No easy answers to health of Gore Creek
VAIL — There are three essential things to know about Gore Creek and its presence on the state’s list of “impaired” streams:
• The stream is still in pretty good shape, considering.
• The problems the stream does have are complex.
• It’s going to take time, and a lot of cooperation between the public and private sectors, to get the stream off the state’s list.
Town of Vail officials recently hosted a lunch meeting to discuss some ideas for helping the creek, inviting people who do landscaping, spraying and similar work in town, along with residents.
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The presentation featured a discussion of problems facing the creek, including parking lot runoff, landscaping that causes stream bank erosion and spraying that can kill the small insects that fish depend on for food.
Given the audience, a lot of attention was paid to mowing and spraying.
Town landscape architect Gregg Barrie said the town has already changed its practices along the stream. Town officials and Vail Recreation District officials are still talking about ways to protect the stream through the town’s golf course. But the town and the Recreation District only own or control about half the property along the creek through Vail. More than 40 percent is private property. That’s where the landscaping industry plays a role.
Barrie said that because of waves of bugs that have attacked lodgepole pines, spruce trees and now aspens, there’s been a lot of spraying in order to protect trees in town.
The town and landscaping companies have a lot of tools at their disposal, but some property owners still spray their trees from the top down, almost inevitably leading to pesticides getting into the creek and killing beneficial bugs.
Mowing to the stream bank can also harm those bugs, taking away natural habitat and shade for fish.
“We’re trying to reduce or change pesticide use in town,” Barrie said, adding that town officials are asking private property owners to both stop widespread spraying and leaving “no-mow” zones along the stream banks.
Besides spraying, town officials are asking property owners to re-think their landscaping plans. Todd Oppenheimer, the town’s capital projects manager and a longtime landscape architect, told the audience — which nearly filled Donovan Pavilion — that it’s long past time to stop planting spruce trees. Oppenheimer showed an aerial photo of East Vail from 1980 that showed few homes and fewer trees.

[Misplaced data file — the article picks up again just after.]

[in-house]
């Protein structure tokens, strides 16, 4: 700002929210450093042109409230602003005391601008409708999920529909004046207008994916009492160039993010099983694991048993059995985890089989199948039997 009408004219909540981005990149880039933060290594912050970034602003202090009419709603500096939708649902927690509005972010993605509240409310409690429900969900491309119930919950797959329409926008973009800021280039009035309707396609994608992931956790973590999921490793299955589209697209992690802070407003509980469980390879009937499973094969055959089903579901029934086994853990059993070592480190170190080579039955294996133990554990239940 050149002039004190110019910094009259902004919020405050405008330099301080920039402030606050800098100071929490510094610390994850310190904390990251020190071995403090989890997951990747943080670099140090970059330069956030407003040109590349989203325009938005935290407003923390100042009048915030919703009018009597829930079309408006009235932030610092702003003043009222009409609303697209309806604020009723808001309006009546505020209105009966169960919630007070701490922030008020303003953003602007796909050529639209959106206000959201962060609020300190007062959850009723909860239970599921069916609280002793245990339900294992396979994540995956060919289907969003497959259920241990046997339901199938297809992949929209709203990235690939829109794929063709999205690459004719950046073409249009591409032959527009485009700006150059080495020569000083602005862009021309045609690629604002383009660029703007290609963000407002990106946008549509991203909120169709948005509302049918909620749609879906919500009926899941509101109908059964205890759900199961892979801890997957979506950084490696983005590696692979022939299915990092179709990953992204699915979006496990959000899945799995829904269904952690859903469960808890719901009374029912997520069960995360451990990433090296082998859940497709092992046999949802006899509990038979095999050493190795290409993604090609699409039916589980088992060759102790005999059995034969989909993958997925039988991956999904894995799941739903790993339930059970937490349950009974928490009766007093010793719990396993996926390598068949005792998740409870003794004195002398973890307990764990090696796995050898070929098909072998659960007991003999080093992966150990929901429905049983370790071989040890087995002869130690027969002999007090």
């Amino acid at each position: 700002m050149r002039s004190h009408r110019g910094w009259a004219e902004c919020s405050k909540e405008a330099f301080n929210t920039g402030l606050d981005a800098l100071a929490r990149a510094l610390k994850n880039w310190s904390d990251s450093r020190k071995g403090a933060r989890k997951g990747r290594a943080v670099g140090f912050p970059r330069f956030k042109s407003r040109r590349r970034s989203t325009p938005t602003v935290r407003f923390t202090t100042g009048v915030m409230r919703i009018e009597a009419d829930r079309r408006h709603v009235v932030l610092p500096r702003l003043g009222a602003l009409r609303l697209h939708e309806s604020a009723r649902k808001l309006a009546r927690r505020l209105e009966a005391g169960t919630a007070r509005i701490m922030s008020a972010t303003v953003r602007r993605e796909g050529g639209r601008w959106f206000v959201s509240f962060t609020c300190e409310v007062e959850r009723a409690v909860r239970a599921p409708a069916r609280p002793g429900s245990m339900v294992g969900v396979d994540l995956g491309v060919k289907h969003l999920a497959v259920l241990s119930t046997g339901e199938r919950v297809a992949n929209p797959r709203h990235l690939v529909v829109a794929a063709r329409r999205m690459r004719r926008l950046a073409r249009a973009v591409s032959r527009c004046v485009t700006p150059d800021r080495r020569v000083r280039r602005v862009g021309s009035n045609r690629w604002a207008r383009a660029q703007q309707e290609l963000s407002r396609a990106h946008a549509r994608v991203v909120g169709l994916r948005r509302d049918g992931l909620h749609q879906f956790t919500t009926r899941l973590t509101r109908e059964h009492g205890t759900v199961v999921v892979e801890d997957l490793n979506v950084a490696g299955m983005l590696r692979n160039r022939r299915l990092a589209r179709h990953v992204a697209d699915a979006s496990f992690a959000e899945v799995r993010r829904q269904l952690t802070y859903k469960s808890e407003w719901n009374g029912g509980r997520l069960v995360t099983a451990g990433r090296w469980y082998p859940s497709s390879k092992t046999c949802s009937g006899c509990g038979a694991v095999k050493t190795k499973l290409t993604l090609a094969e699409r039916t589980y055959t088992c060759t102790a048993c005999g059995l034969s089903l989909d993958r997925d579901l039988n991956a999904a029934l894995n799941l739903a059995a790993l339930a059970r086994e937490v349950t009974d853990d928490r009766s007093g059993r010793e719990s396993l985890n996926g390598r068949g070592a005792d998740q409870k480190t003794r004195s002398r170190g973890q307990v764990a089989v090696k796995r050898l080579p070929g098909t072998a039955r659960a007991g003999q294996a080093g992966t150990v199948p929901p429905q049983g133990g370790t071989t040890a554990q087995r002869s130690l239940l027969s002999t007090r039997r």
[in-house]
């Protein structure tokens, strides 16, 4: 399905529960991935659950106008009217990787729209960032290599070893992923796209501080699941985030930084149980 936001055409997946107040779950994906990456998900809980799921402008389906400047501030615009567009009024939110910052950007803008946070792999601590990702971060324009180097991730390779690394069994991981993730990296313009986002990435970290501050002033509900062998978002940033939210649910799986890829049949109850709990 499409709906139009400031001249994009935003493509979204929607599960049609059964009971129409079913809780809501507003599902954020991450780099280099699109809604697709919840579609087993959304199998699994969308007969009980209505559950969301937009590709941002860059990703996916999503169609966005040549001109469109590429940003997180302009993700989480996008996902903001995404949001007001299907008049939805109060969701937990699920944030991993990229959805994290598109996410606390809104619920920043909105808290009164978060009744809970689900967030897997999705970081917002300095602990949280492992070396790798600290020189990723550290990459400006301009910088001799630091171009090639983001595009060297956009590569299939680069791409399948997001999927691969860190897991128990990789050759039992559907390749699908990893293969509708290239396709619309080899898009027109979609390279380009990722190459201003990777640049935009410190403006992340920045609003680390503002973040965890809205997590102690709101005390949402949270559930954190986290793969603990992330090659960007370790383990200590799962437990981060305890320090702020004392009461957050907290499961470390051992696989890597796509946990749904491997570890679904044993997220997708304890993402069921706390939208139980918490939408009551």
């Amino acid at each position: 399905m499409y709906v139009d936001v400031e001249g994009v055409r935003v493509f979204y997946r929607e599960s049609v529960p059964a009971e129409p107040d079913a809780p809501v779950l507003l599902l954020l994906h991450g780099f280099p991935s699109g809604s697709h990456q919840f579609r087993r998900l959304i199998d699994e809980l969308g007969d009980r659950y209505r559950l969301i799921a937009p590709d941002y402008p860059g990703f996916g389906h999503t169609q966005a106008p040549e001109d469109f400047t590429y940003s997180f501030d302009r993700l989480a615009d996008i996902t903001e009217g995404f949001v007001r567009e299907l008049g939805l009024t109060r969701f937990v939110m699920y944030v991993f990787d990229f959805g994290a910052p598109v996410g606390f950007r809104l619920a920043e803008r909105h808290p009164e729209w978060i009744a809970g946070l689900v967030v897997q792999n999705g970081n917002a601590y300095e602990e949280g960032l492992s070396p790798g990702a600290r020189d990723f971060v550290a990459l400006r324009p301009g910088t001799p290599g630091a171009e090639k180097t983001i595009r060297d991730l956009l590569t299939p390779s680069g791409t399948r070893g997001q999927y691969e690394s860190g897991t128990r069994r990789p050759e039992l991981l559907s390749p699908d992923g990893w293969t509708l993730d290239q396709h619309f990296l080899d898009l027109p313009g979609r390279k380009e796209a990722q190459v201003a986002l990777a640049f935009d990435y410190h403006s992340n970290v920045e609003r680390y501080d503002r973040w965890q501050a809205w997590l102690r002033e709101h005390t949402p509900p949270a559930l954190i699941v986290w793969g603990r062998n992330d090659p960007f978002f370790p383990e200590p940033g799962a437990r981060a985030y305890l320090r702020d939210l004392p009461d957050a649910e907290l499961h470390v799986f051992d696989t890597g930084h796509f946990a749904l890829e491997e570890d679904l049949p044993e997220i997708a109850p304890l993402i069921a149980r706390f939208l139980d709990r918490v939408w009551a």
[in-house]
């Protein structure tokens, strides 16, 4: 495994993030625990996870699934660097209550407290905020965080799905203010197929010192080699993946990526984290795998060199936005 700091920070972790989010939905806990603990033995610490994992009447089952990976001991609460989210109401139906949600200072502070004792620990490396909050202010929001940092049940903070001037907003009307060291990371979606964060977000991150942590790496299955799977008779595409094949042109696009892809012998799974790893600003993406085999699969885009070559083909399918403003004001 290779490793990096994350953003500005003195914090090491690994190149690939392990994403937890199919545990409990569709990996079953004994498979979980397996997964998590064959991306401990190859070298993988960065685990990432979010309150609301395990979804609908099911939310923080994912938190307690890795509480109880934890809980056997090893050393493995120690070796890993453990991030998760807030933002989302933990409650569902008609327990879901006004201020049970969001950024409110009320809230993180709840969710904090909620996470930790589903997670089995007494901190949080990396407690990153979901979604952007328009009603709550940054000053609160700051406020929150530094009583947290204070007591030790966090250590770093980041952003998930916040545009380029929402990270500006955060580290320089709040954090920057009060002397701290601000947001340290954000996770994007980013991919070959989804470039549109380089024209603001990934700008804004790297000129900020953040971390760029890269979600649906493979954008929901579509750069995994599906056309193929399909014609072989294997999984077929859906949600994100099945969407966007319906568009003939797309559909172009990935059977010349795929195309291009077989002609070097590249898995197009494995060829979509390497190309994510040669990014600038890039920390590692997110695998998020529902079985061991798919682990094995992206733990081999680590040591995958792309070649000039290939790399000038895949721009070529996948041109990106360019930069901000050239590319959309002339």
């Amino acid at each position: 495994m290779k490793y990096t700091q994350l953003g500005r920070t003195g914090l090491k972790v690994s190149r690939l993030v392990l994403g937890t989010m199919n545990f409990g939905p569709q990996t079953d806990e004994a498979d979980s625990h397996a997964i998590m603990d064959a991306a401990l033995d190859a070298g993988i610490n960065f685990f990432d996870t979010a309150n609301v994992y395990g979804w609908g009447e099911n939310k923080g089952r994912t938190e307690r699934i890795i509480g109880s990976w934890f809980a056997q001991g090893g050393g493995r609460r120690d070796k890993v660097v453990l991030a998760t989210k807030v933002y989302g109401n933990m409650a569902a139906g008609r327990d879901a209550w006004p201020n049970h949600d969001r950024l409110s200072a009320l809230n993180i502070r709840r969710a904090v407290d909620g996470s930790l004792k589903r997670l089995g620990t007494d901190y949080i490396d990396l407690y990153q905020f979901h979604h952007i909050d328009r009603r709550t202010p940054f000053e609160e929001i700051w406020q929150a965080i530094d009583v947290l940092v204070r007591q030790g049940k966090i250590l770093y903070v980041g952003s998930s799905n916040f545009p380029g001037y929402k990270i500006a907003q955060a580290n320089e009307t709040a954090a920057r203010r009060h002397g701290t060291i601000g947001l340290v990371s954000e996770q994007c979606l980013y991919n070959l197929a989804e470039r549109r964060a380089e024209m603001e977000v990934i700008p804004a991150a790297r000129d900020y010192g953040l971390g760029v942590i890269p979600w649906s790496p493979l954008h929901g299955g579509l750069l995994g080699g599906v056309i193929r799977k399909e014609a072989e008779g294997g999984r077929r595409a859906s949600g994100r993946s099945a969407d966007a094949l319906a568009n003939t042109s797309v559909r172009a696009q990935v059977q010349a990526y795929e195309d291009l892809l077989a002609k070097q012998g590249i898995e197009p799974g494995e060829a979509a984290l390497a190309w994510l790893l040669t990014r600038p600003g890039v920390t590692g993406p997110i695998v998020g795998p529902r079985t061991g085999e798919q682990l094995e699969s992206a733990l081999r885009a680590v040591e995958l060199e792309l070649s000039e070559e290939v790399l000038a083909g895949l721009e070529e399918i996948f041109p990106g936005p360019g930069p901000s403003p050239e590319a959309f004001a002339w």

As the neighborhood has built out, property owners have planted trees to the point that branches are overlapping in many areas. That leads to less-healthy trees and also gives bugs an easy path from tree to tree.
Oppenheimer asked landscape professionals to vary what they plant, make sure irrigation plans are appropriate for what’s been planted and properly maintain landscaping.
“More fertilizer isn’t always better,” he said.
In addition to killing bugs, Barrie said some weed-killers can also harm fish and the bugs they eat. That’s important to know when tackling invasive weeds, he said. While spraying often helps, there are times when old-fashioned hand labor works well, and without any environmental damage.
After the meeting, Ted James, a former school teacher in the valley and the current president of the Colorado Watershed Assembly, said he was impressed by the presentation, and the fact there was a good turnout for it.
“Public awareness is important,” James said. “I’m pleased to see adults participating, and not just school kids.”
Mike Earl, of Land Designs by Ellison, has worked for years on the various infestations plaguing local trees. He said he’s seeing progress, particularly when it comes to educating customers about “best practices” for trees in sensitive areas.
The problem, he said, is that alternatives to spraying are effective, but generally they are quite a bit more expensive. In a place like Vail, where real estate near the creek is more expensive, property owners are generally willing to pay for those alternatives.
“If they trust you to choose, you can do it,” Earl said.